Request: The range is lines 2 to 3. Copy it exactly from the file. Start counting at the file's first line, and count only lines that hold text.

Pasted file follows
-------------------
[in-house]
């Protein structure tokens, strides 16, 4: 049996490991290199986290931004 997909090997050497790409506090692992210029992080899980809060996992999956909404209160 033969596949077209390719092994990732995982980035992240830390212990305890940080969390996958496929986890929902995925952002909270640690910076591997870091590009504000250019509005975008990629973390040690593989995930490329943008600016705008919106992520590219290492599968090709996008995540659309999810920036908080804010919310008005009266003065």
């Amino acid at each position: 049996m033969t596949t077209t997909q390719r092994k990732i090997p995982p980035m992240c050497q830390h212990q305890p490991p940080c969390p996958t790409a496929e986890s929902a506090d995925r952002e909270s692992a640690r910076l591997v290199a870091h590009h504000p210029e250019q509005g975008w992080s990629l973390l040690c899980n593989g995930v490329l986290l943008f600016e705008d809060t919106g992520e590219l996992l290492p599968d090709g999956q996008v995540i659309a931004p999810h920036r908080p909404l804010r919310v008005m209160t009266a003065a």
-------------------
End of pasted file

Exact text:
């Protein structure tokens, strides 16, 4: 049996490991290199986290931004 997909090997050497790409506090692992210029992080899980809060996992999956909404209160 033969596949077209390719092994990732995982980035992240830390212990305890940080969390996958496929986890929902995925952002909270640690910076591997870091590009504000250019509005975008990629973390040690593989995930490329943008600016705008919106992520590219290492599968090709996008995540659309999810920036908080804010919310008005009266003065």
């Amino acid at each position: 049996m033969t596949t077209t997909q390719r092994k990732i090997p995982p980035m992240c050497q830390h212990q305890p490991p940080c969390p996958t790409a496929e986890s929902a506090d995925r952002e909270s692992a640690r910076l591997v290199a870091h590009h504000p210029e250019q509005g975008w992080s990629l973390l040690c899980n593989g995930v490329l986290l943008f600016e705008d809060t919106g992520e590219l996992l290492p599968d090709g999956q996008v995540i659309a931004p999810h920036r908080p909404l804010r919310v008005m209160t009266a003065a």